And with so much global media coverage, it will seem impossible for them to engage in the other activities that often protect people from the full impact of trauma, including: returning to the normal routines and rhythms of life, seeking support and talking about the strong emotions connected to the trauma, and starting to think about rebuilding their lives.

Community effects

Beyond the immediate family and friends of those missing, the disappearance of flight MH370 affects us all in some way. It has been well documented that watching, or being engaged with, a significant amount of media coverage of traumatic events can bring about distress and anxiety in those who are not otherwise connected to the event. This can be particularly true for people who have experienced other traumatic events themselves, those with mental health difficulties and in children and young people.

Repeated exposure to the traumatic event, as well as exposure to the traumatic reactions of those directly affected, can trigger an overwhelming feeling that the world is not a safe place, one that we may have little control over. This can bring about intense feelings of anxiety that may penetrate our day to day life at home and at work.

For people who have lost someone close to them, the public exposure of grief around this issue may trigger a resurfacing of their own feelings of grief and loss. For those already vulnerable to feelings of anxiety, there is an increased chance that they will start to sense danger in their own environment. It is essential that these people turn to friends, families and other supports to seek help.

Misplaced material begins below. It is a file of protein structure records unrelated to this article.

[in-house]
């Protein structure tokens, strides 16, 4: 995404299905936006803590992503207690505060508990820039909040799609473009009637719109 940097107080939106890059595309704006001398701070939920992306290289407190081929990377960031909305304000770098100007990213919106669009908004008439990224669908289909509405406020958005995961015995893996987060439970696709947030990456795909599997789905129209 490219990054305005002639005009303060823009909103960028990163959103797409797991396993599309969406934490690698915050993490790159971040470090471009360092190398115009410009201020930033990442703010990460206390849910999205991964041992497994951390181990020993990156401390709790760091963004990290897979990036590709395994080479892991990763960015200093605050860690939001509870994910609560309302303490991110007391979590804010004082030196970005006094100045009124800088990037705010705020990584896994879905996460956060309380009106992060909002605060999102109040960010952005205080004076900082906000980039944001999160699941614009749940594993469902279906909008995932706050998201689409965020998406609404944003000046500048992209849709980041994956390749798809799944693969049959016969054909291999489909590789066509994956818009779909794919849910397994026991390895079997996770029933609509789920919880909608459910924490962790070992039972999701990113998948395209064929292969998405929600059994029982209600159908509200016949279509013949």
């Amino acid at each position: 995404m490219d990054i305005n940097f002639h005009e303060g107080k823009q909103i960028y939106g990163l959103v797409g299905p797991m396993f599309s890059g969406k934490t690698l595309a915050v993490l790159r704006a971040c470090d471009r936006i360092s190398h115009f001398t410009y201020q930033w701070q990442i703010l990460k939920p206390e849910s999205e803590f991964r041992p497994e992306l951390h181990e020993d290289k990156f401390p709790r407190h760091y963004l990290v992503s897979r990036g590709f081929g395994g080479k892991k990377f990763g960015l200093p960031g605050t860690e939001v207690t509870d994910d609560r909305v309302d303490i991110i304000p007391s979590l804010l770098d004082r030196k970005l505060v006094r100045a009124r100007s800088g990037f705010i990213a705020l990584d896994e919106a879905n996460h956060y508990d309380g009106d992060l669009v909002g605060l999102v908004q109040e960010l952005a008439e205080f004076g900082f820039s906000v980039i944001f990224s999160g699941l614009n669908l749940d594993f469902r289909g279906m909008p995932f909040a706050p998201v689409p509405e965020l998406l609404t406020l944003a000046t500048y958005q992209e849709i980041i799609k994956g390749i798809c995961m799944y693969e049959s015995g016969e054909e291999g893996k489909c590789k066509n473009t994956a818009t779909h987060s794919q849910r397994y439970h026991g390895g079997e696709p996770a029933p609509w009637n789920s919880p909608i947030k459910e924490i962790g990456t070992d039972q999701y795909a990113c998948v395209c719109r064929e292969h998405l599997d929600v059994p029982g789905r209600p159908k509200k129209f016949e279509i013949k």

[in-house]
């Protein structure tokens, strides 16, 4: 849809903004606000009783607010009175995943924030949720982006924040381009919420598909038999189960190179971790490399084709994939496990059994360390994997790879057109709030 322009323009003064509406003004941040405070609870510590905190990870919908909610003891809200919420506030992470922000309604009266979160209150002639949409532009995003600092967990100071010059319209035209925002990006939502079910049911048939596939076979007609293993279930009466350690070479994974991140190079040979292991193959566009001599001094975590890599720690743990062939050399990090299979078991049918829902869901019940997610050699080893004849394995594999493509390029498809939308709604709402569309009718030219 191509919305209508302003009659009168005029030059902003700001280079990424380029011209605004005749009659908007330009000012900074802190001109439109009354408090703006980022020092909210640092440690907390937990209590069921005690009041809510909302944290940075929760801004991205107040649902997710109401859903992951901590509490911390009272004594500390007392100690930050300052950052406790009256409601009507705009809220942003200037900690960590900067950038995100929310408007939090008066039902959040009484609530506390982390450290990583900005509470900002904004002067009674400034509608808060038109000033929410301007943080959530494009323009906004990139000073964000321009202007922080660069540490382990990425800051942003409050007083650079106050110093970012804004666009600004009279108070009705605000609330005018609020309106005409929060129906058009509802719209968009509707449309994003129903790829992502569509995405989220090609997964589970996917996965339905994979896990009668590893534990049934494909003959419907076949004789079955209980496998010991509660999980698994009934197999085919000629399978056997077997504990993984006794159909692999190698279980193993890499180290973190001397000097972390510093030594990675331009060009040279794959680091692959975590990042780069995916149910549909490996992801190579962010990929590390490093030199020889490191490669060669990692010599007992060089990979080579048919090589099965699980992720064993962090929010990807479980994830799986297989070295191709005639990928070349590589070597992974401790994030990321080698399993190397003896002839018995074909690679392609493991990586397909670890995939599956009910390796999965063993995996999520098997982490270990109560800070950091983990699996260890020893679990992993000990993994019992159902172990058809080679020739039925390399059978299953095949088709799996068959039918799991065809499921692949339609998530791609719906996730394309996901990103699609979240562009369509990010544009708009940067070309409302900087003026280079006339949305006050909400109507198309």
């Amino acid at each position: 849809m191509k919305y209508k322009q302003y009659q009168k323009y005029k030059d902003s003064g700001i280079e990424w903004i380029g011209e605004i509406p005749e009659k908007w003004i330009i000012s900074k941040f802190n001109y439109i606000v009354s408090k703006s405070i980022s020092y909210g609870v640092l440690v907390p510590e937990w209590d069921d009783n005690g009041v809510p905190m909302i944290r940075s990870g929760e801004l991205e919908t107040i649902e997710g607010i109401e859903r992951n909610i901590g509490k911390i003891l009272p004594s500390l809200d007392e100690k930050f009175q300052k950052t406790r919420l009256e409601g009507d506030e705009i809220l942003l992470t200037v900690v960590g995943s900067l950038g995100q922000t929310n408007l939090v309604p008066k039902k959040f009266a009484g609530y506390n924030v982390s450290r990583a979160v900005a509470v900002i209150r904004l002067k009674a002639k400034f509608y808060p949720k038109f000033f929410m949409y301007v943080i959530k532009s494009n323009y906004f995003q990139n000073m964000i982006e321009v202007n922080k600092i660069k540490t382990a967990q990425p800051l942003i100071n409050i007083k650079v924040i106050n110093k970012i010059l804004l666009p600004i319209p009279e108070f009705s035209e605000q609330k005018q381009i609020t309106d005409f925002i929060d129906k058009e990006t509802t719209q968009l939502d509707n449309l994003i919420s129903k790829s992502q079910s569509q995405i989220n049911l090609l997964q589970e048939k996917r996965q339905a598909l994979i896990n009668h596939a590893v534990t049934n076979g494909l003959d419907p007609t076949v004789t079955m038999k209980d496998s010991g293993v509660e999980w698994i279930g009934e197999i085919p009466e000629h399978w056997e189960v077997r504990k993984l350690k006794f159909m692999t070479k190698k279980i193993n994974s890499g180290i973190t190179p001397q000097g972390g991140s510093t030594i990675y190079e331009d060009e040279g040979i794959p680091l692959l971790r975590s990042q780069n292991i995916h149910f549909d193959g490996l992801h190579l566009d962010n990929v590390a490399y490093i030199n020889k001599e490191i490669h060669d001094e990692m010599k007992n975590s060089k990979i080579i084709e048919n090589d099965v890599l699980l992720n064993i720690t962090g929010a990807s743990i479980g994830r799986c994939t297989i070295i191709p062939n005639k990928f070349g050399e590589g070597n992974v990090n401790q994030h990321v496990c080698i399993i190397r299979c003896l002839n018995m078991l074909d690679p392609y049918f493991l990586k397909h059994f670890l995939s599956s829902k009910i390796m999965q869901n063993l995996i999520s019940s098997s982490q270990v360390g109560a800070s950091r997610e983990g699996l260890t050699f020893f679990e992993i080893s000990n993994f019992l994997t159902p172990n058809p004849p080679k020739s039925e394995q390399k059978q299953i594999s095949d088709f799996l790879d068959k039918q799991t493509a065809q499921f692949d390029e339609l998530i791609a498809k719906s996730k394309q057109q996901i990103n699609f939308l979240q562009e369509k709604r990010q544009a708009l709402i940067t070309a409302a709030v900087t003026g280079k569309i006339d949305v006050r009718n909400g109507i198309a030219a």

Even for the many of us who are not affected by this event, it is likely to have allowed a niggling doubt in the back of our minds about the safety of the next flight we board.

The ConversationAmanda Harris does not work for, consult to, own shares in or receive funding from any company or organisation that would benefit from this article, and has no relevant affiliations.

This article was originally published on The Conversation. Read the original article.

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No, the battle in Momentum isn't about young against old

Jon Lansman and his allies' narrative doesn't add up, argues Rida Vaquas.

If you examined the recent coverage around Momentum, you’d be forgiven for thinking that it was headed towards an acrimonious split, judging by the vitriol, paranoia and lurid accusations that have appeared online in the last couple days. You’d also be forgiven for thinking that this divide was between a Trotskyist old guard who can’t countenance new ways of working, and hip youngsters who are filled with idealism and better at memes. You might then be incredibly bemused as to how the Trotskyists Momentum was keen to deny existed over the summer have suddenly come to the brink of launching a ‘takeover bid’.

However these accounts, whatever intentions or frustrations that they are driven by, largely misrepresent the dispute within Momentum and what transpired at the now infamous National Committee meeting last Saturday.

In the first instance, ‘young people’ are by no means universally on the side of e-democracy as embodied by the MxV online platform, nor did all young people at the National Committee vote for Jon Lansman’s proposal which would make this platform the essential method of deciding Momentum policy.

Being on National Committee as the representative from Red Labour, I spoke in favour of a conference with delegates from local groups, believing this is the best way to ensure local groups are at the forefront of what we do as an organisation.

I was nineteen years old then. Unfortunately speaking and voting in favour of a delegates based conference has morphed me into a Trotskyist sectarian from the 1970s, aging me by over thirty years.